Yoga Sequences

A Sequence to Cut Through Stagnation

Trapped in a fog? This practice—packed with twists, heart-openers, and heat-building core work—will help you find clarity and move forward.

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When you’re feeling sluggish, your yoga practice can help you beat the inertia that Ayurveda calls tamas. This tamas-lifting sequence will help you find your true center and self. Prepare with three Sun Salutations, beginning slowly and gradually increasing to a moderate pace. As you practice, maintain a steady, smooth, ocean-sounding breath (Ujjayi Pranayama) throughout the sequence to enhance focus, concentration, warmth, and inner brightness.

See also How to Overcome Mindless Habits Through Ayurvedic Psychology

1. Virabhadrasana III (Warrior Pose III variation)


Clear out tamasic excess in your body and mind while enhancing groundedness and steadiness with this energizing balance pose. Place two blocks at their highest height, shoulder-width apart, and about 6–12 inches in front of your feet. Start in Tadasana (Mountain Pose). Inhale, and shift your weight into your right leg. Exhale, and fold forward from your hips, engaging your core and stretching back through your left leg. When your torso and left leg are parallel to the floor, place one hand (either flat or fists) on each block. Keep both hips even, so your low back is level. Gaze down, and tuck your chin, lengthening the back of your neck. Breathe deeply as you stretch from crown to toes. Invite agni (inner heat) to increase as you build strength and endurance. Hold for 3–6 deep, energizing, purifying breaths. Then, keeping your core engaged, slowly rise back to Tadasana.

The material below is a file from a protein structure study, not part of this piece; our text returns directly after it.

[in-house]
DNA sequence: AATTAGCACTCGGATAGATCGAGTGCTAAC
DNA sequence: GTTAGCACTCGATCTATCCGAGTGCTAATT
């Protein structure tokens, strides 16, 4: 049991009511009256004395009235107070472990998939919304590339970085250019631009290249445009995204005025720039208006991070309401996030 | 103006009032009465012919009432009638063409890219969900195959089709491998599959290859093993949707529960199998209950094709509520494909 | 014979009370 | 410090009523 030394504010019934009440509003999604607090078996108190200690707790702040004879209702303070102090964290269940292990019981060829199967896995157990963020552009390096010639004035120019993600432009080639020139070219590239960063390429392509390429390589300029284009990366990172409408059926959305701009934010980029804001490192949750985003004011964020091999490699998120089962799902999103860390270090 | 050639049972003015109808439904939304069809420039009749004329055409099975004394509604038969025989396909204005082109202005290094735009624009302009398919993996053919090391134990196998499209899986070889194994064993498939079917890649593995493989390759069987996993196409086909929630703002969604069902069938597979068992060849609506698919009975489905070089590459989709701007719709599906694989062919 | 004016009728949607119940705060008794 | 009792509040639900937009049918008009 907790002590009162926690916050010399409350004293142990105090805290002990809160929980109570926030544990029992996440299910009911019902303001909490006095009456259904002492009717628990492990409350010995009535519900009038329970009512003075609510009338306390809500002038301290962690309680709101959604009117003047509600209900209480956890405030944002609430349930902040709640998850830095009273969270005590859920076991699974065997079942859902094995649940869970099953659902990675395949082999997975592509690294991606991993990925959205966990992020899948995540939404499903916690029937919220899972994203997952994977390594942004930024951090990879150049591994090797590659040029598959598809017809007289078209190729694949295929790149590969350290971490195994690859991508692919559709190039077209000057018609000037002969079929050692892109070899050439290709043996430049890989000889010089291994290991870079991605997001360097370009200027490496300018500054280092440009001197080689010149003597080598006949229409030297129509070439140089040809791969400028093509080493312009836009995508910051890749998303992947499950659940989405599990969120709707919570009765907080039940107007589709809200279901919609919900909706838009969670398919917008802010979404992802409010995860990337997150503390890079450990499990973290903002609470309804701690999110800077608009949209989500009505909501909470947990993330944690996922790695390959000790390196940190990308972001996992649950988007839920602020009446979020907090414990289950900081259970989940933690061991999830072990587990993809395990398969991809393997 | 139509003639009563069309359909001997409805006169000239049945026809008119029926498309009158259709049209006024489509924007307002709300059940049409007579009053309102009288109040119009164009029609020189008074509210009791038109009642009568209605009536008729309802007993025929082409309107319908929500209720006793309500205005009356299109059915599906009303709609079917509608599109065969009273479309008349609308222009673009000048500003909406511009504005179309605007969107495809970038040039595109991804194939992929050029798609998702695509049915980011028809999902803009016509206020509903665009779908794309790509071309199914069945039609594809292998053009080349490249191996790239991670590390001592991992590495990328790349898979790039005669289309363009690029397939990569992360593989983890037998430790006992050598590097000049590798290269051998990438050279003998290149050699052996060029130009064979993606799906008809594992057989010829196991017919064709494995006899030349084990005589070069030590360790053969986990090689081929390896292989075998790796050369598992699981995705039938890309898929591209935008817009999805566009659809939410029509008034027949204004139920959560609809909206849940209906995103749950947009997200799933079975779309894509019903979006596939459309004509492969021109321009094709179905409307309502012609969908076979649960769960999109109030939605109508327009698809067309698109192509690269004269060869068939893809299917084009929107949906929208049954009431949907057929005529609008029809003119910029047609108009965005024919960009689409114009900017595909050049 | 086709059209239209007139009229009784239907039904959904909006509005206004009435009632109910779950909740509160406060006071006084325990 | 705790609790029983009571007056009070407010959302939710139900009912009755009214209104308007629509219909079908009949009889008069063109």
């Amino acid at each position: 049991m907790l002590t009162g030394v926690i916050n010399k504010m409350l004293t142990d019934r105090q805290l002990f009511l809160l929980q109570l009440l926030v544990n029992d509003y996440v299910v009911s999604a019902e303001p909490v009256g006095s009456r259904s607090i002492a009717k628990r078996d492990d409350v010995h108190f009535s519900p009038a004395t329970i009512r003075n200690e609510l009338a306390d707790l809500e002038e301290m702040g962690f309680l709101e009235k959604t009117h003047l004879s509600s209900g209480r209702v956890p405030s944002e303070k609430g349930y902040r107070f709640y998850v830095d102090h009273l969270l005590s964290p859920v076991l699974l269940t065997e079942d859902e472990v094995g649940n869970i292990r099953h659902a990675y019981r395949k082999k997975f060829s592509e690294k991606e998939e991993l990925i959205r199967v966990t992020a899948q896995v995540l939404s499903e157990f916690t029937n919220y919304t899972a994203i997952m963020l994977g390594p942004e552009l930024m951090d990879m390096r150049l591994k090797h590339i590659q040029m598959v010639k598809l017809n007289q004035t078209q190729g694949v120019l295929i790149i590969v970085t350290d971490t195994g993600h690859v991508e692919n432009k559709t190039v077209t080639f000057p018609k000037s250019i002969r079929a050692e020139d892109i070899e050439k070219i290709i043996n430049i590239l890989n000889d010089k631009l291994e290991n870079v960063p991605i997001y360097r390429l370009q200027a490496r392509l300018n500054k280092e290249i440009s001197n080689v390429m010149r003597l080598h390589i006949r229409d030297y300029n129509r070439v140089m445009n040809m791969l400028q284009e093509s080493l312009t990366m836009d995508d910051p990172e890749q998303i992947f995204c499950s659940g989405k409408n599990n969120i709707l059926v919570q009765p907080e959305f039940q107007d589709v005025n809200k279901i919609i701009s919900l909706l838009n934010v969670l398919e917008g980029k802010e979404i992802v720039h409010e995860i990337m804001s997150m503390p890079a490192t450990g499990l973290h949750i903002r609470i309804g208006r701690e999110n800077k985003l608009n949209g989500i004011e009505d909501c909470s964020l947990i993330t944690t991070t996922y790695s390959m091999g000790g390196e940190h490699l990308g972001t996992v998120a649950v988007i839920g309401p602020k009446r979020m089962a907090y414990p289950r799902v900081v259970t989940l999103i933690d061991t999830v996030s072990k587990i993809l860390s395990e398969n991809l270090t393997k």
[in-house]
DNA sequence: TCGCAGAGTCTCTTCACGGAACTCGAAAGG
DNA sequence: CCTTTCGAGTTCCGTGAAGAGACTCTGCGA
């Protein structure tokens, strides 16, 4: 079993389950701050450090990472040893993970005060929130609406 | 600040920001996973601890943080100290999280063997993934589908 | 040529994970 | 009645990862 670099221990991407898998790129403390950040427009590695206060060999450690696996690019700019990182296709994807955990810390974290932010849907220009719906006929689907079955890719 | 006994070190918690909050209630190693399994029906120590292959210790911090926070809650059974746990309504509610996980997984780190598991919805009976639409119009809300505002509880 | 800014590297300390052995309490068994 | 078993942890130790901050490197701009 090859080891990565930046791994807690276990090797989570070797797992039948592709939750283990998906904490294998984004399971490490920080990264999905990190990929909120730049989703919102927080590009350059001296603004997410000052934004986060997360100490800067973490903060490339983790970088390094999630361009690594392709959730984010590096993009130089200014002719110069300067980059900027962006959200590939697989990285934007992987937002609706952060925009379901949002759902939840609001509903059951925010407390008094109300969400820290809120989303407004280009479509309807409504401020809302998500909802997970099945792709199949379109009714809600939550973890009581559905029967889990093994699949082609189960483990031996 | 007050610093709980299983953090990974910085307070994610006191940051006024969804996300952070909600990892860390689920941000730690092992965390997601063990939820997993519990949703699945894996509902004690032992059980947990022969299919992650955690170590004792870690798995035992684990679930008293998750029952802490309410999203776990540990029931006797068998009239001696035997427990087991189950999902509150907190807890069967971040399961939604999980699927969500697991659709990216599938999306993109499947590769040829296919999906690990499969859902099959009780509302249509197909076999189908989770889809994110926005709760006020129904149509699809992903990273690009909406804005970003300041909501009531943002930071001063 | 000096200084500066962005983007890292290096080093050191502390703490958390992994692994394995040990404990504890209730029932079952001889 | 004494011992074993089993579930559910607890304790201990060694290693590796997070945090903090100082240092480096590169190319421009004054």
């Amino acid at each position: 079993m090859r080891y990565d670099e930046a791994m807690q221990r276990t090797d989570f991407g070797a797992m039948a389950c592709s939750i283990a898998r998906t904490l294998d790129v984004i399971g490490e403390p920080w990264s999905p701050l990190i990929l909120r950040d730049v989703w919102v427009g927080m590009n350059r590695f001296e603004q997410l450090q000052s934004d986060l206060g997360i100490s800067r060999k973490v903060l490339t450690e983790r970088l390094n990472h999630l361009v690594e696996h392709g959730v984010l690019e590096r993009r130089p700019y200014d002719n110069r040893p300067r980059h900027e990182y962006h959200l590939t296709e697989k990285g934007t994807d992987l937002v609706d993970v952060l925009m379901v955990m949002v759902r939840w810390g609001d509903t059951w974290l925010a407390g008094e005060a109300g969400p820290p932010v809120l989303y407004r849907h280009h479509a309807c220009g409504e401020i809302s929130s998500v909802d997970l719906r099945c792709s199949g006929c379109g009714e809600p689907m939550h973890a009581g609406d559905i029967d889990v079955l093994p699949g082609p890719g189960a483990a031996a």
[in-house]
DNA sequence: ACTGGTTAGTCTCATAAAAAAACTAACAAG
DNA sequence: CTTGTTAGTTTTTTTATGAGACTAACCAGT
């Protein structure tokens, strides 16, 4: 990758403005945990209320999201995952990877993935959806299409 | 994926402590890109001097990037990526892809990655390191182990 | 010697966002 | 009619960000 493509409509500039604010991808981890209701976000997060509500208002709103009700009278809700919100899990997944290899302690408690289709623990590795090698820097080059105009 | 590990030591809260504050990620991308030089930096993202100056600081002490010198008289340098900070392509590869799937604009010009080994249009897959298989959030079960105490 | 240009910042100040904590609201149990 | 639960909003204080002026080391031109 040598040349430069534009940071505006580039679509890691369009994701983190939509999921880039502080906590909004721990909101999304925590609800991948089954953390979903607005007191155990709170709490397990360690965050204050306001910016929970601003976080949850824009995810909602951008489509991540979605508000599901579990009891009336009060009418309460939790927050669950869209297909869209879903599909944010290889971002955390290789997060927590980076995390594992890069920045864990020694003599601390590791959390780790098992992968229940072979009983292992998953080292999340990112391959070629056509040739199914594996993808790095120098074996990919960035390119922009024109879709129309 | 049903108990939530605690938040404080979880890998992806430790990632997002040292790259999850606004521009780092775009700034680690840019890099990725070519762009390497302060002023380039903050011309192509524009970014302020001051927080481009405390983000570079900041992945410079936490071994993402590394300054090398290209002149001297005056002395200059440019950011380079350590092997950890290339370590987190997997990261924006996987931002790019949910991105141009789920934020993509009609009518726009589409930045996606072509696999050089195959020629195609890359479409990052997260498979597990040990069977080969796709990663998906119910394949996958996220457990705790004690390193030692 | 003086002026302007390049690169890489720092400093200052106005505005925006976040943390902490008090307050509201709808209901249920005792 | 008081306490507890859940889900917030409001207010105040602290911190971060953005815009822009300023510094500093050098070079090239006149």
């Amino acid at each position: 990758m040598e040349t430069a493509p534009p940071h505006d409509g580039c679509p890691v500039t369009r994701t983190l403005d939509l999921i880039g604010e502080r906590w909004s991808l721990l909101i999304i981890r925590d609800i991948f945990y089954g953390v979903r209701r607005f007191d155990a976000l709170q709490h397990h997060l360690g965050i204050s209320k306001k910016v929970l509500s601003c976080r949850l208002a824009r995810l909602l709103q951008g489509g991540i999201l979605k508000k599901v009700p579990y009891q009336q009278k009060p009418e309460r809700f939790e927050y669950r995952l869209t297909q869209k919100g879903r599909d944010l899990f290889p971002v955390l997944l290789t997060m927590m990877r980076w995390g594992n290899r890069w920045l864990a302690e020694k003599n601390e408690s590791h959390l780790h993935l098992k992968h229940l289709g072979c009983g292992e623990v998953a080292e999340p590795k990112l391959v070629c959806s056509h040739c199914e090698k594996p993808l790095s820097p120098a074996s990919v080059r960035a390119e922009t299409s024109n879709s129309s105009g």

Switch legs, and repeat.

See also Strong Spirit: 5 Steps to Warrior III

2. Parivrtta Utkatasana (Revolved Chair Pose variation)


Purify with this fiery, detoxifying twist. Start in Tadasana (Mountain Pose). Inhale your arms overhead, reaching tall. As you exhale, bring your palms down your center line in front of your heart into Anjali Mudra (Salutation Seal), bend your knees, and shift your hips back into Utkatasana (Chair Pose). Inhale as you shift weight into your left leg. Exhale as you cross your right lower leg in front of your left shin, bending the knees more deeply, landing on your right toes, and balancing. Inhale to lengthen your spine, exhale to twist your torso to the right, resting the outside of your left elbow on your right thigh. Gaze down and tuck your chin, keeping the back of your neck long. This twist wrings out digestive organs to help eliminate toxins. Hold for 3–6 slow, deep breaths.

Repeat on the other side.

See also Meet in the Middle: Anjali Mudra

3. Baddha Trikonasana (Bound Triangle Pose variation)